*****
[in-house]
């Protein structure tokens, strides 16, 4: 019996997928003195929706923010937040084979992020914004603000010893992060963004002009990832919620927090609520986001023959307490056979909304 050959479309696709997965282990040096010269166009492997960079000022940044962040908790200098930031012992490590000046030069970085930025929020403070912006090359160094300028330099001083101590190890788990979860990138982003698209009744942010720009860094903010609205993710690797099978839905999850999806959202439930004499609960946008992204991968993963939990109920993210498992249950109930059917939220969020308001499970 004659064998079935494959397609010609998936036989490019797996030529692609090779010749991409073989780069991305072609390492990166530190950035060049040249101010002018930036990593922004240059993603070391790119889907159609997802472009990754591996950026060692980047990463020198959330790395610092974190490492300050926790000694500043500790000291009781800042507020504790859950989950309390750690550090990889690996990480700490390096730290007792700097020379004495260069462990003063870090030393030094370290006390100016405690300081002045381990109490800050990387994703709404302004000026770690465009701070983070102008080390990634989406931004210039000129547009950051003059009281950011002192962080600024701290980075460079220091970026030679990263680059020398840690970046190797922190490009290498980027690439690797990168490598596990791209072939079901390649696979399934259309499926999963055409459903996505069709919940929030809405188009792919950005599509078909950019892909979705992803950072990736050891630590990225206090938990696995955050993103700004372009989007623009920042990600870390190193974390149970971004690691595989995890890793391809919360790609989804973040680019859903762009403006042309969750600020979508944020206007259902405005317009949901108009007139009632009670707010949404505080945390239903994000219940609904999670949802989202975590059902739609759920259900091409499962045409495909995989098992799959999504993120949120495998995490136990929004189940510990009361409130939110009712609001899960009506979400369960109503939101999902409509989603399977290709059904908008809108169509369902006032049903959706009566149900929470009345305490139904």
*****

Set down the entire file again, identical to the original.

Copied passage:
[in-house]
């Protein structure tokens, strides 16, 4: 019996997928003195929706923010937040084979992020914004603000010893992060963004002009990832919620927090609520986001023959307490056979909304 050959479309696709997965282990040096010269166009492997960079000022940044962040908790200098930031012992490590000046030069970085930025929020403070912006090359160094300028330099001083101590190890788990979860990138982003698209009744942010720009860094903010609205993710690797099978839905999850999806959202439930004499609960946008992204991968993963939990109920993210498992249950109930059917939220969020308001499970 004659064998079935494959397609010609998936036989490019797996030529692609090779010749991409073989780069991305072609390492990166530190950035060049040249101010002018930036990593922004240059993603070391790119889907159609997802472009990754591996950026060692980047990463020198959330790395610092974190490492300050926790000694500043500790000291009781800042507020504790859950989950309390750690550090990889690996990480700490390096730290007792700097020379004495260069462990003063870090030393030094370290006390100016405690300081002045381990109490800050990387994703709404302004000026770690465009701070983070102008080390990634989406931004210039000129547009950051003059009281950011002192962080600024701290980075460079220091970026030679990263680059020398840690970046190797922190490009290498980027690439690797990168490598596990791209072939079901390649696979399934259309499926999963055409459903996505069709919940929030809405188009792919950005599509078909950019892909979705992803950072990736050891630590990225206090938990696995955050993103700004372009989007623009920042990600870390190193974390149970971004690691595989995890890793391809919360790609989804973040680019859903762009403006042309969750600020979508944020206007259902405005317009949901108009007139009632009670707010949404505080945390239903994000219940609904999670949802989202975590059902739609759920259900091409499962045409495909995989098992799959999504993120949120495998995490136990929004189940510990009361409130939110009712609001899960009506979400369960109503939101999902409509989603399977290709059904908008809108169509369902006032049903959706009566149900929470009345305490139904």